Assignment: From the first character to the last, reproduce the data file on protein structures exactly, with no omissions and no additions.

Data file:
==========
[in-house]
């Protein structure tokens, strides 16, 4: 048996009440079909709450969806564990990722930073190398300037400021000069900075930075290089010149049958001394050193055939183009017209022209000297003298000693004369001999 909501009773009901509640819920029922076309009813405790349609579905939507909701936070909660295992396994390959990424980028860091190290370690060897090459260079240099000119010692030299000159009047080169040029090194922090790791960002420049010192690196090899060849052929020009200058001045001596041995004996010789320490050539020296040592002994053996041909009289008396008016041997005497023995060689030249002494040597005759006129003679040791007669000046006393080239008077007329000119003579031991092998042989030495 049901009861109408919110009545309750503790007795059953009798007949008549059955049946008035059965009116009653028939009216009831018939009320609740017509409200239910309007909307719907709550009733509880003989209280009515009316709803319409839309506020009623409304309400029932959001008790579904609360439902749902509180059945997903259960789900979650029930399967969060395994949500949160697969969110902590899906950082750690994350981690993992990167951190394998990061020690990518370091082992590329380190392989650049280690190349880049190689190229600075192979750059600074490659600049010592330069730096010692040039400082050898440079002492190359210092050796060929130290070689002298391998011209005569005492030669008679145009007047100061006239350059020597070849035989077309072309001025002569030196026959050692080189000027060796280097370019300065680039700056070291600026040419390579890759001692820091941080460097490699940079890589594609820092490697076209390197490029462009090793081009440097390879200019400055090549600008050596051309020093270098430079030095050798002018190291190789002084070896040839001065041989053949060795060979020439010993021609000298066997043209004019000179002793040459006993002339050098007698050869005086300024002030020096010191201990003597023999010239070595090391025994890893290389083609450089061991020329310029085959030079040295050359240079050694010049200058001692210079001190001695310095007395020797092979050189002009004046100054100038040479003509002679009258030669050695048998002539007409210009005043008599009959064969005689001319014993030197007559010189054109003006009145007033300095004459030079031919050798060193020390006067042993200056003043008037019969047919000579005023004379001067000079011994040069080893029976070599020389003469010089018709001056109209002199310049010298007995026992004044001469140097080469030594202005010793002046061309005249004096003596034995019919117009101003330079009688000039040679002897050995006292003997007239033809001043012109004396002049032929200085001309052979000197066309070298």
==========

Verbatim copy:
[in-house]
């Protein structure tokens, strides 16, 4: 048996009440079909709450969806564990990722930073190398300037400021000069900075930075290089010149049958001394050193055939183009017209022209000297003298000693004369001999 909501009773009901509640819920029922076309009813405790349609579905939507909701936070909660295992396994390959990424980028860091190290370690060897090459260079240099000119010692030299000159009047080169040029090194922090790791960002420049010192690196090899060849052929020009200058001045001596041995004996010789320490050539020296040592002994053996041909009289008396008016041997005497023995060689030249002494040597005759006129003679040791007669000046006393080239008077007329000119003579031991092998042989030495 049901009861109408919110009545309750503790007795059953009798007949008549059955049946008035059965009116009653028939009216009831018939009320609740017509409200239910309007909307719907709550009733509880003989209280009515009316709803319409839309506020009623409304309400029932959001008790579904609360439902749902509180059945997903259960789900979650029930399967969060395994949500949160697969969110902590899906950082750690994350981690993992990167951190394998990061020690990518370091082992590329380190392989650049280690190349880049190689190229600075192979750059600074490659600049010592330069730096010692040039400082050898440079002492190359210092050796060929130290070689002298391998011209005569005492030669008679145009007047100061006239350059020597070849035989077309072309001025002569030196026959050692080189000027060796280097370019300065680039700056070291600026040419390579890759001692820091941080460097490699940079890589594609820092490697076209390197490029462009090793081009440097390879200019400055090549600008050596051309020093270098430079030095050798002018190291190789002084070896040839001065041989053949060795060979020439010993021609000298066997043209004019000179002793040459006993002339050098007698050869005086300024002030020096010191201990003597023999010239070595090391025994890893290389083609450089061991020329310029085959030079040295050359240079050694010049200058001692210079001190001695310095007395020797092979050189002009004046100054100038040479003509002679009258030669050695048998002539007409210009005043008599009959064969005689001319014993030197007559010189054109003006009145007033300095004459030079031919050798060193020390006067042993200056003043008037019969047919000579005023004379001067000079011994040069080893029976070599020389003469010089018709001056109209002199310049010298007995026992004044001469140097080469030594202005010793002046061309005249004096003596034995019919117009101003330079009688000039040679002897050995006292003997007239033809001043012109004396002049032929200085001309052979000197066309070298």